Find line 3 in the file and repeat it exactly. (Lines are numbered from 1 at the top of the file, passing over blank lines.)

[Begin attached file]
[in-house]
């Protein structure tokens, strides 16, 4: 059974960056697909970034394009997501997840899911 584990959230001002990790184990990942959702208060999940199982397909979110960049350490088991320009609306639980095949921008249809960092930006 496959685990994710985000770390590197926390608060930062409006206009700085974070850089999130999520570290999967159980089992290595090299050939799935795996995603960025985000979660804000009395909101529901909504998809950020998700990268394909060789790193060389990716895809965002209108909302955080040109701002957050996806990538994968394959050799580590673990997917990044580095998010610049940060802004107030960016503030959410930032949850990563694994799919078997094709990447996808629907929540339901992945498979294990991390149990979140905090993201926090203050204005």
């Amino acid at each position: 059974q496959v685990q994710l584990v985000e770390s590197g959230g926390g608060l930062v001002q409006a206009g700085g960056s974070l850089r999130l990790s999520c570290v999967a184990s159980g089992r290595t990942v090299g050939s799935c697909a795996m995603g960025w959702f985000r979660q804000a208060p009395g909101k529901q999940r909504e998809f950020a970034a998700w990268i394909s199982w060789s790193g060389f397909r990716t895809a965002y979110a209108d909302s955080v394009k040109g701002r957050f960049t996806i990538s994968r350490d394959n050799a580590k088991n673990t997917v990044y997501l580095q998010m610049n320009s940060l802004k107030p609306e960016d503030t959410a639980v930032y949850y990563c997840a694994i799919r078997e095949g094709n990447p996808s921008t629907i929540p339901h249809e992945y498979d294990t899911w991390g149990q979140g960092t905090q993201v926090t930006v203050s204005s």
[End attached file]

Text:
């Amino acid at each position: 059974q496959v685990q994710l584990v985000e770390s590197g959230g926390g608060l930062v001002q409006a206009g700085g960056s974070l850089r999130l990790s999520c570290v999967a184990s159980g089992r290595t990942v090299g050939s799935c697909a795996m995603g960025w959702f985000r979660q804000a208060p009395g909101k529901q999940r909504e998809f950020a970034a998700w990268i394909s199982w060789s790193g060389f397909r990716t895809a965002y979110a209108d909302s955080v394009k040109g701002r957050f960049t996806i990538s994968r350490d394959n050799a580590k088991n673990t997917v990044y997501l580095q998010m610049n320009s940060l802004k107030p609306e960016d503030t959410a639980v930032y949850y990563c997840a694994i799919r078997e095949g094709n990447p996808s921008t629907i929540p339901h249809e992945y498979d294990t899911w991390g149990q979140g960092t905090q993201v926090t930006v203050s204005s």